Selection at linked sites has important consequences for the properties of neutral variation and for tests of the predictions of the neutral theory of molecular evolution. We review the theory of the effect of adaptive gene substitutions on neutral variability at linked sites (hitchhiking or selective sweeps) and discuss theoretical results on the effect of selection against deleterious alleles on variation at linked sites (background selection). InDrosophila melanogaster there is a clear relation between the frequency of recombination in a given region of the chromosome and the amount of natural variability in that region. Attempts to predict this relation have given rise to models of selective sweeps and background selection. We describe possible methods of discriminating between these models, and also discuss the probable strong influence of selective sweeps on variation in largely nonrecombining genomes, with particular reference toEscherichia coll. Finally we present some unresolved questions and possible directions for future research.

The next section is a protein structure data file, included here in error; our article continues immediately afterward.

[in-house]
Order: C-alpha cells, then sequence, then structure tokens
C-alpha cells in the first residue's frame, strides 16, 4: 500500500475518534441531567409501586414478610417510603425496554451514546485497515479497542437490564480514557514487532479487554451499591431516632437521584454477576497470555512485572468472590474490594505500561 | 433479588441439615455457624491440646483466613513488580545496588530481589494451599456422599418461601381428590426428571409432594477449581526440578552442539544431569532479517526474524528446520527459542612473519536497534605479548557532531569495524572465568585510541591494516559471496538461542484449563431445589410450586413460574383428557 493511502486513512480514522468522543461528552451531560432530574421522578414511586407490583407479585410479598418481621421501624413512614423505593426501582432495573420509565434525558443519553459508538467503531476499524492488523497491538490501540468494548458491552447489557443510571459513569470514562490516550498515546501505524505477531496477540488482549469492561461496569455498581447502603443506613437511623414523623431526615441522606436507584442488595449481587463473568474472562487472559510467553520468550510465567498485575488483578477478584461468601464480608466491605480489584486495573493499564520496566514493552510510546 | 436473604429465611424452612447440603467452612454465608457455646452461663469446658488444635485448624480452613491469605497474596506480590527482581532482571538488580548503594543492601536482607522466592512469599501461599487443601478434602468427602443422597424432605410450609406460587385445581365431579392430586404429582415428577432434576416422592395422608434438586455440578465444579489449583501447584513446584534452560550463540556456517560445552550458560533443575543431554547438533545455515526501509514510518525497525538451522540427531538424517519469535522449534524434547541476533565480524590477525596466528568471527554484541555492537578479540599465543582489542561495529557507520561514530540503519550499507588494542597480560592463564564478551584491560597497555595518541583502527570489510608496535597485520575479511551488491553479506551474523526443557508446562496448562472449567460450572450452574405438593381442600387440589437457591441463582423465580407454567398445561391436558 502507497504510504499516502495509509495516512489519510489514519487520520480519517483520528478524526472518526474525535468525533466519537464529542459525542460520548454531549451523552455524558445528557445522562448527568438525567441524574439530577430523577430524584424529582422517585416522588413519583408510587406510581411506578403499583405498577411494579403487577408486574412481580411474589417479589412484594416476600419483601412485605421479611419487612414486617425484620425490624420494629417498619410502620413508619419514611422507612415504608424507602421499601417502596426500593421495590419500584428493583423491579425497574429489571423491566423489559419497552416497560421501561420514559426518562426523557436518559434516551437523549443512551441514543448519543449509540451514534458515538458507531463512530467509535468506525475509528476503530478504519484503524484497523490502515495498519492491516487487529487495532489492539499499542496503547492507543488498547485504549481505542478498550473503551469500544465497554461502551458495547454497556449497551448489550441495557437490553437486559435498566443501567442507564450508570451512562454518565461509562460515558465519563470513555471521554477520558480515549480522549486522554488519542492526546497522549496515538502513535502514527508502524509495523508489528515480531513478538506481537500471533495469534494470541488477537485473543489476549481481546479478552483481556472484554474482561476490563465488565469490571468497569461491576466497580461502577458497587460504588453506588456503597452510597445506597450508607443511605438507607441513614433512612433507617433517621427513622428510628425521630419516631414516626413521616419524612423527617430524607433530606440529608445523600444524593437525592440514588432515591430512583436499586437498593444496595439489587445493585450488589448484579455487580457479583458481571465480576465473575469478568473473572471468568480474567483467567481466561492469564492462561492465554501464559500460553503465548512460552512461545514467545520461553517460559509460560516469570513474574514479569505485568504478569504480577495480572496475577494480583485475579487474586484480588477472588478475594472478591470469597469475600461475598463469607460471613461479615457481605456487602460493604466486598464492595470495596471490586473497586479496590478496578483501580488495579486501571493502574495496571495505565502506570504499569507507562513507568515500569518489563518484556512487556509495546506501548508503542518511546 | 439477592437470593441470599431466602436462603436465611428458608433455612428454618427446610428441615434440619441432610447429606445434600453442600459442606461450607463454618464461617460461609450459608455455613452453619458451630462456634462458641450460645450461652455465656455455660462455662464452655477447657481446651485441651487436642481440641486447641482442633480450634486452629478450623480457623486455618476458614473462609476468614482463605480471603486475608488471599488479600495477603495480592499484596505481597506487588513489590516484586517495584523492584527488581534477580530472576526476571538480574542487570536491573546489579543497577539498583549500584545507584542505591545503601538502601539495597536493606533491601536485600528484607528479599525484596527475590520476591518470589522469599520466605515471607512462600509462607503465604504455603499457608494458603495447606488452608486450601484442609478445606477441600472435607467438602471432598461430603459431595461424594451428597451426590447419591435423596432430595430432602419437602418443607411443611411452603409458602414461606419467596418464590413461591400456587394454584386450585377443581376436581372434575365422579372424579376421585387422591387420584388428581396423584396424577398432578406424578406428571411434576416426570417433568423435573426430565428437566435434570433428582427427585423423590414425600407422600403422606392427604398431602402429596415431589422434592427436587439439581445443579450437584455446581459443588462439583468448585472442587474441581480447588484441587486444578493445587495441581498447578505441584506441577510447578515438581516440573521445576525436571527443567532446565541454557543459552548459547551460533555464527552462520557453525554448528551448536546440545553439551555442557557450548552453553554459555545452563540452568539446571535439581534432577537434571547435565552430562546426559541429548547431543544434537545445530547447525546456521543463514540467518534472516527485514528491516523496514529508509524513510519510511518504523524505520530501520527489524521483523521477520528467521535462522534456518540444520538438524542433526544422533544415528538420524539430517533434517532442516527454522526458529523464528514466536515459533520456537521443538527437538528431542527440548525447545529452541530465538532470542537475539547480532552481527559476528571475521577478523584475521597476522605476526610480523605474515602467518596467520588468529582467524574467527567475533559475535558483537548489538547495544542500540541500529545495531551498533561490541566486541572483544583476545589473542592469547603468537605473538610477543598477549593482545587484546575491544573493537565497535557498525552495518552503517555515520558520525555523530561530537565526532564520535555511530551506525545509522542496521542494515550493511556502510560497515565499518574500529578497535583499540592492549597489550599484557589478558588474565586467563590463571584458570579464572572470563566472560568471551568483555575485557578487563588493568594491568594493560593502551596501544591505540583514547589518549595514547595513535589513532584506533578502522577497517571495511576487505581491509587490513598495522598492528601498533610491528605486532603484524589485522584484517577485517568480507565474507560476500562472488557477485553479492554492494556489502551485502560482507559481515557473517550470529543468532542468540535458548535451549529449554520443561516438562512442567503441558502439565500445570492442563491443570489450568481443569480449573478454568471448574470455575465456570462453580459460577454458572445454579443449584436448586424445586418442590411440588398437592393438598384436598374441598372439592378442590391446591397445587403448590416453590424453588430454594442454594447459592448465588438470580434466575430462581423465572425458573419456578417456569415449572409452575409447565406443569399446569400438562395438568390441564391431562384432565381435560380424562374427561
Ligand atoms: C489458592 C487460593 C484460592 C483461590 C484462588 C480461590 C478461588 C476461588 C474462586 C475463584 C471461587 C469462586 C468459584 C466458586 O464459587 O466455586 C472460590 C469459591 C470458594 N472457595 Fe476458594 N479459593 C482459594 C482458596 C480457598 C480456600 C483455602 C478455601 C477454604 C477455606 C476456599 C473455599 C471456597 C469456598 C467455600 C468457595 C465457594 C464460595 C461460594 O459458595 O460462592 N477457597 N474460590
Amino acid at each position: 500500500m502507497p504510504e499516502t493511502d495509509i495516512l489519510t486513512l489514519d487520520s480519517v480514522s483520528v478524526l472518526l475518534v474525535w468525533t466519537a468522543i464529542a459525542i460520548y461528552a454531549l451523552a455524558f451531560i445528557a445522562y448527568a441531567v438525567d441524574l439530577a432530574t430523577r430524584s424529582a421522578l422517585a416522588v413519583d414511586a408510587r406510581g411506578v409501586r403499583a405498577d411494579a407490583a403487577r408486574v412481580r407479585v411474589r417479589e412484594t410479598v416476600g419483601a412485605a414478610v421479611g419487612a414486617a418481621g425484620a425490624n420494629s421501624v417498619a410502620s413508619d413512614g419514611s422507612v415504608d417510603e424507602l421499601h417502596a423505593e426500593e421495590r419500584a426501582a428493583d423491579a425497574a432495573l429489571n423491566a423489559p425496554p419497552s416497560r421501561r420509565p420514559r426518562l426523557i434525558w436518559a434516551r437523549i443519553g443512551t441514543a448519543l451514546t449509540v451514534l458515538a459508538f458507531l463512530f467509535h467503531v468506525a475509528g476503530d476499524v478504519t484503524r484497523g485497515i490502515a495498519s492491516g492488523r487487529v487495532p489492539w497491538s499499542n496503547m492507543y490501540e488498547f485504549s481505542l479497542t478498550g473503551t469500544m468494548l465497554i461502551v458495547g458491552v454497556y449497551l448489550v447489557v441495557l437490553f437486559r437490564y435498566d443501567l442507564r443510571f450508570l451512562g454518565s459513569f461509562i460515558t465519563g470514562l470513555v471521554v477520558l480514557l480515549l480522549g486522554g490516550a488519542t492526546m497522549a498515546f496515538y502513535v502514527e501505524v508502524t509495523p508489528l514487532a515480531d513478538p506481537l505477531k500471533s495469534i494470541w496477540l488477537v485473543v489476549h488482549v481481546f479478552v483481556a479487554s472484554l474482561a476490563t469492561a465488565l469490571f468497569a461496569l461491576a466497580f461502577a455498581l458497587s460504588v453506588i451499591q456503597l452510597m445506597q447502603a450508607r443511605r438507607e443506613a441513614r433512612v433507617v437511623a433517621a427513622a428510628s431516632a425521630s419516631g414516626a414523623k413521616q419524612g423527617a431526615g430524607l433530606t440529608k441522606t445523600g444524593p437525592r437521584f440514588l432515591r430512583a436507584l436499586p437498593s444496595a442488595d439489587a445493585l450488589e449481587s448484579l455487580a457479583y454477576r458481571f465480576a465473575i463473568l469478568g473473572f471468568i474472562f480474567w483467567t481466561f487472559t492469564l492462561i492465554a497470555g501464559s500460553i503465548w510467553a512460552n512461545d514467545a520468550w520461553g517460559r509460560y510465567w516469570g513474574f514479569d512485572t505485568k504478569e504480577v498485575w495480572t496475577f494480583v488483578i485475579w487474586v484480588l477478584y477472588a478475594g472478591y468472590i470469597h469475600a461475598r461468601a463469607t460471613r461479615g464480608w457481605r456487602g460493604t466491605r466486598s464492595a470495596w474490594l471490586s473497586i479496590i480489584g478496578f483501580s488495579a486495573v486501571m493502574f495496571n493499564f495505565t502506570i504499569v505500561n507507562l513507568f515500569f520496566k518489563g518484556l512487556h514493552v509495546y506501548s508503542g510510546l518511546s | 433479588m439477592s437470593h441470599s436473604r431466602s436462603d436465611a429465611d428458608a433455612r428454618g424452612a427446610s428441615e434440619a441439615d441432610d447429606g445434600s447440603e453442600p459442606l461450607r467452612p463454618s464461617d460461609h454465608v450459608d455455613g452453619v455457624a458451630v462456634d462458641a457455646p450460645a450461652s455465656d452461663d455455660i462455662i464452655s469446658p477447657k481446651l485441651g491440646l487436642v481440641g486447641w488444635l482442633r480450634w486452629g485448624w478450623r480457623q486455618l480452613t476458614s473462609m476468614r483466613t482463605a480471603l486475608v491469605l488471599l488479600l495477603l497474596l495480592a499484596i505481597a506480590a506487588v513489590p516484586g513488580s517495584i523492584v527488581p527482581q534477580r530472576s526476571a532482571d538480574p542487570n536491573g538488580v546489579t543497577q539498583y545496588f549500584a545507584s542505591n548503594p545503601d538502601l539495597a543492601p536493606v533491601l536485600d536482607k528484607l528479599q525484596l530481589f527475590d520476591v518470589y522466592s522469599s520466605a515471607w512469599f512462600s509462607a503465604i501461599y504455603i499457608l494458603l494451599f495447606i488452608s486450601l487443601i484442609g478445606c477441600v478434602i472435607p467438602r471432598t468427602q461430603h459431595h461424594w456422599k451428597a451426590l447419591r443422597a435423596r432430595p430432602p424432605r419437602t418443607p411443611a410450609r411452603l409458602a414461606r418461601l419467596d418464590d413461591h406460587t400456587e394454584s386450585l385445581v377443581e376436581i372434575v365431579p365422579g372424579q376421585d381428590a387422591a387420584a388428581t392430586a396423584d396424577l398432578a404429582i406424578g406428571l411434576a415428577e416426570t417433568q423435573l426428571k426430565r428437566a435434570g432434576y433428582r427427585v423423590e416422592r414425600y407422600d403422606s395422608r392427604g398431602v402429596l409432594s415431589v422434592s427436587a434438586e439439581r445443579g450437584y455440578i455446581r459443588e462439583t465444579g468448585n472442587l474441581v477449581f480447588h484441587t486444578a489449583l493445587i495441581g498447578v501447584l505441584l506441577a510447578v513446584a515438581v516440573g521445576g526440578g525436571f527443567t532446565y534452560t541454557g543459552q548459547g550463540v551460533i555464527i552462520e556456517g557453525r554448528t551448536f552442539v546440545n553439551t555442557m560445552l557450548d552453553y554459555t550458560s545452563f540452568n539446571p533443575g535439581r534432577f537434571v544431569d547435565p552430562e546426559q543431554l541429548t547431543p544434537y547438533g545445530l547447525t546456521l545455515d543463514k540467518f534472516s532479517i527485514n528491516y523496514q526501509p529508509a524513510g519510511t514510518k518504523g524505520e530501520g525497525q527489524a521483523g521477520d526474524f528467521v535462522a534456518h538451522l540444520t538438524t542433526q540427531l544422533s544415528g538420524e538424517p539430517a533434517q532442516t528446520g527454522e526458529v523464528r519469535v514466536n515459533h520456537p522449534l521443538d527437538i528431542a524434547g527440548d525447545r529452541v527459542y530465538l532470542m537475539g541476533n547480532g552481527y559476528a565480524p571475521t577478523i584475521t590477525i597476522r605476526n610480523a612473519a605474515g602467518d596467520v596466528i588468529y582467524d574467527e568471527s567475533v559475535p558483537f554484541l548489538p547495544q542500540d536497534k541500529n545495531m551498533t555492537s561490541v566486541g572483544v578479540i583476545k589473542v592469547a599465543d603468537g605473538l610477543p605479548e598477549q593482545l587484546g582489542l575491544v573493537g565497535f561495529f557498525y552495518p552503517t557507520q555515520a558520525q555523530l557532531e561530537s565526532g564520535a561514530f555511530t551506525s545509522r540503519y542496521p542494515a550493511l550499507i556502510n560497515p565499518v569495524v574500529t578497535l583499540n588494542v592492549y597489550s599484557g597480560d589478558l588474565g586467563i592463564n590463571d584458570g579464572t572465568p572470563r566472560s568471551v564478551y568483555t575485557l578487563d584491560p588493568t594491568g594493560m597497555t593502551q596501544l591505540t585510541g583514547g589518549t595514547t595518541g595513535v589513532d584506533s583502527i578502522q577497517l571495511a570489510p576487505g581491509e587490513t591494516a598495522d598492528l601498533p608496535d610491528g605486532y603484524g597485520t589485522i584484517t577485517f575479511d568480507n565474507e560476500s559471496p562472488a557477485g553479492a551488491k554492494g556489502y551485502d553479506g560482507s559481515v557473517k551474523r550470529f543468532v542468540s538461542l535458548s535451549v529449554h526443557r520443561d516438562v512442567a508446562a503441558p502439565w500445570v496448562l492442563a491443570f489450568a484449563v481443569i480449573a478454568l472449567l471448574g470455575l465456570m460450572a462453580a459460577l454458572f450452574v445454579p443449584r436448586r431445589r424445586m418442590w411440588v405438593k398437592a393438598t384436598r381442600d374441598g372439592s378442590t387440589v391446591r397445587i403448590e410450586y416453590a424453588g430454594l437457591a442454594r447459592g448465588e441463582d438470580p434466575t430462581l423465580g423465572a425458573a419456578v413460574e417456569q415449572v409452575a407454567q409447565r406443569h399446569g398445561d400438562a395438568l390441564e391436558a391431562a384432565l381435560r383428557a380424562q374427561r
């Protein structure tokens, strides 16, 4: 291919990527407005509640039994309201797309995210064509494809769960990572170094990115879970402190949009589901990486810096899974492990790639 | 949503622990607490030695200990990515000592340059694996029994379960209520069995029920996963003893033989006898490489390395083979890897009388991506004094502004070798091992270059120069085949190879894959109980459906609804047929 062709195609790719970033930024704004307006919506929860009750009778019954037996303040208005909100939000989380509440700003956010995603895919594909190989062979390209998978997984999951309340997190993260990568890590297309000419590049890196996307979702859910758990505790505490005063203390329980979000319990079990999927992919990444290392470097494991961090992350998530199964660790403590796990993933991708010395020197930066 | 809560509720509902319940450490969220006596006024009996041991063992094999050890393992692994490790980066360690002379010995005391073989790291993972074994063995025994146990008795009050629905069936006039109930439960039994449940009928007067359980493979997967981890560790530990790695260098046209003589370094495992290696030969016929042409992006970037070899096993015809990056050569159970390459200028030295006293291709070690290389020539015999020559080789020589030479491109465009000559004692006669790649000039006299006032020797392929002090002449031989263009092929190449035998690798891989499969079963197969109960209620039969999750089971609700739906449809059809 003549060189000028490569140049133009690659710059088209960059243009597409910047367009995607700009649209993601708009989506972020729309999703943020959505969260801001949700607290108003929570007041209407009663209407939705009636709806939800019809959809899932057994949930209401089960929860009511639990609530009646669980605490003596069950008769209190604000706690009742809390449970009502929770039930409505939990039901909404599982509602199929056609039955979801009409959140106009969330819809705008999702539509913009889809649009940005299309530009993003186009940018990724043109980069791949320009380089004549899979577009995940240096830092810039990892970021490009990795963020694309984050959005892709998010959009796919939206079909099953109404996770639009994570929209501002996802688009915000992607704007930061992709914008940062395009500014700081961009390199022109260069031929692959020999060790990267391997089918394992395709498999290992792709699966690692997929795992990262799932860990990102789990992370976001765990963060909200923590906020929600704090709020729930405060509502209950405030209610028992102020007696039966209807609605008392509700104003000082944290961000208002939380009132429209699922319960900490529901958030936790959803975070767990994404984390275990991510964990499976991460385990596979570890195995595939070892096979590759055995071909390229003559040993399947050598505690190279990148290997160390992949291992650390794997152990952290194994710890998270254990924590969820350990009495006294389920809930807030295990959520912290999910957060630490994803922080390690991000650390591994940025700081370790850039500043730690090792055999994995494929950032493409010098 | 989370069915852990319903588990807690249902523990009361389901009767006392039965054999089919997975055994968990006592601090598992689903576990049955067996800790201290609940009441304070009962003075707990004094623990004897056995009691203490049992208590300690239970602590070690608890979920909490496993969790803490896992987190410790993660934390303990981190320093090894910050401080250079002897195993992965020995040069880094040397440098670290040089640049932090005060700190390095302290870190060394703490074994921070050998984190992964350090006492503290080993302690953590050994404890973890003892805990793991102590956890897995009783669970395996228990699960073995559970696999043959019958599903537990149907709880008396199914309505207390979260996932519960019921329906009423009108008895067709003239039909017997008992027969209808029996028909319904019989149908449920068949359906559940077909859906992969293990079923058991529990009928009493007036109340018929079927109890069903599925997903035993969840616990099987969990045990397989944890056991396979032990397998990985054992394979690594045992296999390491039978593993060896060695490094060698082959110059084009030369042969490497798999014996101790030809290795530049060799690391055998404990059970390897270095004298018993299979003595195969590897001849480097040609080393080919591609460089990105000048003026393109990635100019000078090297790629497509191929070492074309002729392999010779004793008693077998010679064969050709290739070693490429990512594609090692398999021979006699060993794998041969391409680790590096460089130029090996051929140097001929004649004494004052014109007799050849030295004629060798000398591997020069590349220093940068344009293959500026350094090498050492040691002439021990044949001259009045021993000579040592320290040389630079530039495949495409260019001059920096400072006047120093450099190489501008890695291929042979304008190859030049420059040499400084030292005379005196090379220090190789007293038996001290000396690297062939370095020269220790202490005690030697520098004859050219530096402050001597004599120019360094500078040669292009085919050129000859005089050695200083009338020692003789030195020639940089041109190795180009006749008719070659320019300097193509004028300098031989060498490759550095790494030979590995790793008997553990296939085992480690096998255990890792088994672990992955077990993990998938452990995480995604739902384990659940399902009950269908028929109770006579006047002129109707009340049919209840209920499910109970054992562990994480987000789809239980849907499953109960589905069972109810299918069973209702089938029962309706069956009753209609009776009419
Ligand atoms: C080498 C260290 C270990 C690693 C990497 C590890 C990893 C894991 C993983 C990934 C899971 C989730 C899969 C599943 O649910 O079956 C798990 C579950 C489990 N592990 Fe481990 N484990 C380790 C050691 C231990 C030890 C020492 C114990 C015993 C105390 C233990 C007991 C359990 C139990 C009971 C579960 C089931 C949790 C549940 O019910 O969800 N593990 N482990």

Volume 99, 2020
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